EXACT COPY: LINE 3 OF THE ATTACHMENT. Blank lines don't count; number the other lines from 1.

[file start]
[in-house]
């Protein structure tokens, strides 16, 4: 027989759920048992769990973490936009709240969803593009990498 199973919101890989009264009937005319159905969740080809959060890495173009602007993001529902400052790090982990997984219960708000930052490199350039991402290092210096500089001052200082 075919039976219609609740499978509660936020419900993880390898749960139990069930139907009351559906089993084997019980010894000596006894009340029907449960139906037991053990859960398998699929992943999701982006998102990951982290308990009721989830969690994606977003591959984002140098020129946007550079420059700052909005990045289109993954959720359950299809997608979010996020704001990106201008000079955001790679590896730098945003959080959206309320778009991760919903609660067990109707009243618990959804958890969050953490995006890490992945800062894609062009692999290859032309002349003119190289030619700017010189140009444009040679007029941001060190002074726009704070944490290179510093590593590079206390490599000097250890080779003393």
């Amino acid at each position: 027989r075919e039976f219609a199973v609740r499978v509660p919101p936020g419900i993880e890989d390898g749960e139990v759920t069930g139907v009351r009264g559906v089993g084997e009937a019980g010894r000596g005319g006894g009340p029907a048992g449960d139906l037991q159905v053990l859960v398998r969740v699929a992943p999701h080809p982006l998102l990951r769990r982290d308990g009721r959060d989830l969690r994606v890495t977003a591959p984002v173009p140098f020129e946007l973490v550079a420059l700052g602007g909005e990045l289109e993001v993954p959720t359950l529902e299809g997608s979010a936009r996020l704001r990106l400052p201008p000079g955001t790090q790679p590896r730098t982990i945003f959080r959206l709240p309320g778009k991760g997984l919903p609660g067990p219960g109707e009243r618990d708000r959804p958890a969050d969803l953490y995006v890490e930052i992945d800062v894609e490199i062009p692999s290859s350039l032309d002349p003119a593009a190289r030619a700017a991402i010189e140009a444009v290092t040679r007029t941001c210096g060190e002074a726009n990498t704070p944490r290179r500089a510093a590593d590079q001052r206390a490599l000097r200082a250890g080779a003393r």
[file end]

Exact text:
């Amino acid at each position: 027989r075919e039976f219609a199973v609740r499978v509660p919101p936020g419900i993880e890989d390898g749960e139990v759920t069930g139907v009351r009264g559906v089993g084997e009937a019980g010894r000596g005319g006894g009340p029907a048992g449960d139906l037991q159905v053990l859960v398998r969740v699929a992943p999701h080809p982006l998102l990951r769990r982290d308990g009721r959060d989830l969690r994606v890495t977003a591959p984002v173009p140098f020129e946007l973490v550079a420059l700052g602007g909005e990045l289109e993001v993954p959720t359950l529902e299809g997608s979010a936009r996020l704001r990106l400052p201008p000079g955001t790090q790679p590896r730098t982990i945003f959080r959206l709240p309320g778009k991760g997984l919903p609660g067990p219960g109707e009243r618990d708000r959804p958890a969050d969803l953490y995006v890490e930052i992945d800062v894609e490199i062009p692999s290859s350039l032309d002349p003119a593009a190289r030619a700017a991402i010189e140009a444009v290092t040679r007029t941001c210096g060190e002074a726009n990498t704070p944490r290179r500089a510093a590593d590079q001052r206390a490599l000097r200082a250890g080779a003393r």